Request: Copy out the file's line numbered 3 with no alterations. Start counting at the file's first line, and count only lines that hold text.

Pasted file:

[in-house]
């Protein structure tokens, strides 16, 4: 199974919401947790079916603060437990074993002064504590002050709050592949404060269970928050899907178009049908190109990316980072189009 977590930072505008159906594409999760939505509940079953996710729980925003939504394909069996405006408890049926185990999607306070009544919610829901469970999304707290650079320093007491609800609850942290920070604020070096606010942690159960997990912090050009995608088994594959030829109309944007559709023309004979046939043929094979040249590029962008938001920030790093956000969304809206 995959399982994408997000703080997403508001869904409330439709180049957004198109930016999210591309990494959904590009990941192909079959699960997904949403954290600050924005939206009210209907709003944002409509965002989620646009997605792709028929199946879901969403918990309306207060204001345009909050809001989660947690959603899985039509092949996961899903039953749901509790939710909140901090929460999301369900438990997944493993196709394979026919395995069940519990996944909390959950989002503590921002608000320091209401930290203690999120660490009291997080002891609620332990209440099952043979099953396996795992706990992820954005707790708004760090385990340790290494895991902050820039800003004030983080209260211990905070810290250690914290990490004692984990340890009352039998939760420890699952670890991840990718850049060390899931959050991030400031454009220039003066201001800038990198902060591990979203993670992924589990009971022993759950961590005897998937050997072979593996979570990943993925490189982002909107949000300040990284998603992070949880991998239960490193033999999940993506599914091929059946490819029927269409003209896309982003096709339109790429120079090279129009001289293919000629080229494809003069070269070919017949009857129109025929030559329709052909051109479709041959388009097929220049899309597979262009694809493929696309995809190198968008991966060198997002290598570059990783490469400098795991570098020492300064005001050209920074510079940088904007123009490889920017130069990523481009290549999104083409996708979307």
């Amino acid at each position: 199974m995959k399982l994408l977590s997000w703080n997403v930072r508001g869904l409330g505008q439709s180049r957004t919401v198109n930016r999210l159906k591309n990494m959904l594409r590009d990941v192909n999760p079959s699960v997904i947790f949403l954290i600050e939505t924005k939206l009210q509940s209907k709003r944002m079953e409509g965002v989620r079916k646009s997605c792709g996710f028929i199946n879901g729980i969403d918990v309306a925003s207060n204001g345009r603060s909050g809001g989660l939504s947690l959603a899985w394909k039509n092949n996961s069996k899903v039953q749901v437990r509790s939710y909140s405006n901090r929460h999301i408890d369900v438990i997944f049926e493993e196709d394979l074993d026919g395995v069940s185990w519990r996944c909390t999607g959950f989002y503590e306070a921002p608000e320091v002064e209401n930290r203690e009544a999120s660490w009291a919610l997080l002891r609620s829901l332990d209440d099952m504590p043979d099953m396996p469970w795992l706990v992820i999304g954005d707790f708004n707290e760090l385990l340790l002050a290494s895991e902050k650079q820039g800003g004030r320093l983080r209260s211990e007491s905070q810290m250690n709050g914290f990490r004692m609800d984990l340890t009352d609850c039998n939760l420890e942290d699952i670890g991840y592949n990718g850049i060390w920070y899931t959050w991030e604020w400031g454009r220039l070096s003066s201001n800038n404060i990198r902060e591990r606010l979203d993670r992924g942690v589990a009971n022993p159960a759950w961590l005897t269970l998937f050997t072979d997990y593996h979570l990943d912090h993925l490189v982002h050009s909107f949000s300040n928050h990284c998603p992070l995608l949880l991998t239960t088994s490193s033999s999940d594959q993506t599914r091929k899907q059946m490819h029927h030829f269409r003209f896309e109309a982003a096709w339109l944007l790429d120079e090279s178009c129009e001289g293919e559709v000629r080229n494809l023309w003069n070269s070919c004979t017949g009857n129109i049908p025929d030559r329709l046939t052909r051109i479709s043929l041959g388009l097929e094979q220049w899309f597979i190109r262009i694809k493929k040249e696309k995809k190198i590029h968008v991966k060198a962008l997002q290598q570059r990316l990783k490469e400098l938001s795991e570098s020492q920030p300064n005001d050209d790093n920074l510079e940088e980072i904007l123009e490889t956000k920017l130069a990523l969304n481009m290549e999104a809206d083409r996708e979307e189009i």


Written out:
């Amino acid at each position: 199974m995959k399982l994408l977590s997000w703080n997403v930072r508001g869904l409330g505008q439709s180049r957004t919401v198109n930016r999210l159906k591309n990494m959904l594409r590009d990941v192909n999760p079959s699960v997904i947790f949403l954290i600050e939505t924005k939206l009210q509940s209907k709003r944002m079953e409509g965002v989620r079916k646009s997605c792709g996710f028929i199946n879901g729980i969403d918990v309306a925003s207060n204001g345009r603060s909050g809001g989660l939504s947690l959603a899985w394909k039509n092949n996961s069996k899903v039953q749901v437990r509790s939710y909140s405006n901090r929460h999301i408890d369900v438990i997944f049926e493993e196709d394979l074993d026919g395995v069940s185990w519990r996944c909390t999607g959950f989002y503590e306070a921002p608000e320091v002064e209401n930290r203690e009544a999120s660490w009291a919610l997080l002891r609620s829901l332990d209440d099952m504590p043979d099953m396996p469970w795992l706990v992820i999304g954005d707790f708004n707290e760090l385990l340790l002050a290494s895991e902050k650079q820039g800003g004030r320093l983080r209260s211990e007491s905070q810290m250690n709050g914290f990490r004692m609800d984990l340890t009352d609850c039998n939760l420890e942290d699952i670890g991840y592949n990718g850049i060390w920070y899931t959050w991030e604020w400031g454009r220039l070096s003066s201001n800038n404060i990198r902060e591990r606010l979203d993670r992924g942690v589990a009971n022993p159960a759950w961590l005897t269970l998937f050997t072979d997990y593996h979570l990943d912090h993925l490189v982002h050009s909107f949000s300040n928050h990284c998603p992070l995608l949880l991998t239960t088994s490193s033999s999940d594959q993506t599914r091929k899907q059946m490819h029927h030829f269409r003209f896309e109309a982003a096709w339109l944007l790429d120079e090279s178009c129009e001289g293919e559709v000629r080229n494809l023309w003069n070269s070919c004979t017949g009857n129109i049908p025929d030559r329709l046939t052909r051109i479709s043929l041959g388009l097929e094979q220049w899309f597979i190109r262009i694809k493929k040249e696309k995809k190198i590029h968008v991966k060198a962008l997002q290598q570059r990316l990783k490469e400098l938001s795991e570098s020492q920030p300064n005001d050209d790093n920074l510079e940088e980072i904007l123009e490889t956000k920017l130069a990523l969304n481009m290549e999104a809206d083409r996708e979307e189009i």